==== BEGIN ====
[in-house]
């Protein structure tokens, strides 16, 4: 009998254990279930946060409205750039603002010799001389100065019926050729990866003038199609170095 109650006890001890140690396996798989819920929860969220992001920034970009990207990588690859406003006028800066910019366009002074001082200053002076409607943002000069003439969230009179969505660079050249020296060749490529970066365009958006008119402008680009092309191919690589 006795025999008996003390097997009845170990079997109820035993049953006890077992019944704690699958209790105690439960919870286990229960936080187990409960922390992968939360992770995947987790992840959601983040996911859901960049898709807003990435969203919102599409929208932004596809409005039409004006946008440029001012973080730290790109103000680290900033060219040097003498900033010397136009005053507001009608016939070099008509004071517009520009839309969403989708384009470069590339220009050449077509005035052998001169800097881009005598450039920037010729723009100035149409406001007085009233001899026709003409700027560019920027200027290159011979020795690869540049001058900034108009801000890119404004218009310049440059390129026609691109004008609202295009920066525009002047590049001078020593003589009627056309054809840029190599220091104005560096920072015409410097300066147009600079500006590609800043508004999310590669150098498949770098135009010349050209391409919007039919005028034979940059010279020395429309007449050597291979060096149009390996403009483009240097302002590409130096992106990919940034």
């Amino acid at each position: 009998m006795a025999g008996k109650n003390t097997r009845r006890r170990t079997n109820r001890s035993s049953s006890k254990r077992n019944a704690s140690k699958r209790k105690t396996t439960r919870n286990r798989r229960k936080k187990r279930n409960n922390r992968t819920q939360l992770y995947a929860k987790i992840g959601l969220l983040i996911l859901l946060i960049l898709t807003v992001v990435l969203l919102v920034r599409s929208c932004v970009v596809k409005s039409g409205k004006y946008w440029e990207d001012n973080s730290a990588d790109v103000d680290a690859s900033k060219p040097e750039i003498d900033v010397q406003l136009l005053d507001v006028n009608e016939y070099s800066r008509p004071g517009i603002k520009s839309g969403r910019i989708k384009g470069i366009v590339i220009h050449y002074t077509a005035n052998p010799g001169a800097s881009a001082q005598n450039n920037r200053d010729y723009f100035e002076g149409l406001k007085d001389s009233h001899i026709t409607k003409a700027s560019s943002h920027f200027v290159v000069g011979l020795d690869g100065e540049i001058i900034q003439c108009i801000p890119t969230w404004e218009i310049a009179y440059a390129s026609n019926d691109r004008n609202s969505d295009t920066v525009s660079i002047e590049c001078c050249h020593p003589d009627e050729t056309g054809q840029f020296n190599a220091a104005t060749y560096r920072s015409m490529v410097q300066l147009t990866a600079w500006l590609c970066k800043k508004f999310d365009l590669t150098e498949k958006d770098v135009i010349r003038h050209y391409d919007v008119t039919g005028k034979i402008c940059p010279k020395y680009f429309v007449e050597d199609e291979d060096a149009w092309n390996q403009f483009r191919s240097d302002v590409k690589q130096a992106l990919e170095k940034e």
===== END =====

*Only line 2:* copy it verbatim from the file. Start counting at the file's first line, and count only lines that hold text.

């Protein structure tokens, strides 16, 4: 009998254990279930946060409205750039603002010799001389100065019926050729990866003038199609170095 109650006890001890140690396996798989819920929860969220992001920034970009990207990588690859406003006028800066910019366009002074001082200053002076409607943002000069003439969230009179969505660079050249020296060749490529970066365009958006008119402008680009092309191919690589 006795025999008996003390097997009845170990079997109820035993049953006890077992019944704690699958209790105690439960919870286990229960936080187990409960922390992968939360992770995947987790992840959601983040996911859901960049898709807003990435969203919102599409929208932004596809409005039409004006946008440029001012973080730290790109103000680290900033060219040097003498900033010397136009005053507001009608016939070099008509004071517009520009839309969403989708384009470069590339220009050449077509005035052998001169800097881009005598450039920037010729723009100035149409406001007085009233001899026709003409700027560019920027200027290159011979020795690869540049001058900034108009801000890119404004218009310049440059390129026609691109004008609202295009920066525009002047590049001078020593003589009627056309054809840029190599220091104005560096920072015409410097300066147009600079500006590609800043508004999310590669150098498949770098135009010349050209391409919007039919005028034979940059010279020395429309007449050597291979060096149009390996403009483009240097302002590409130096992106990919940034």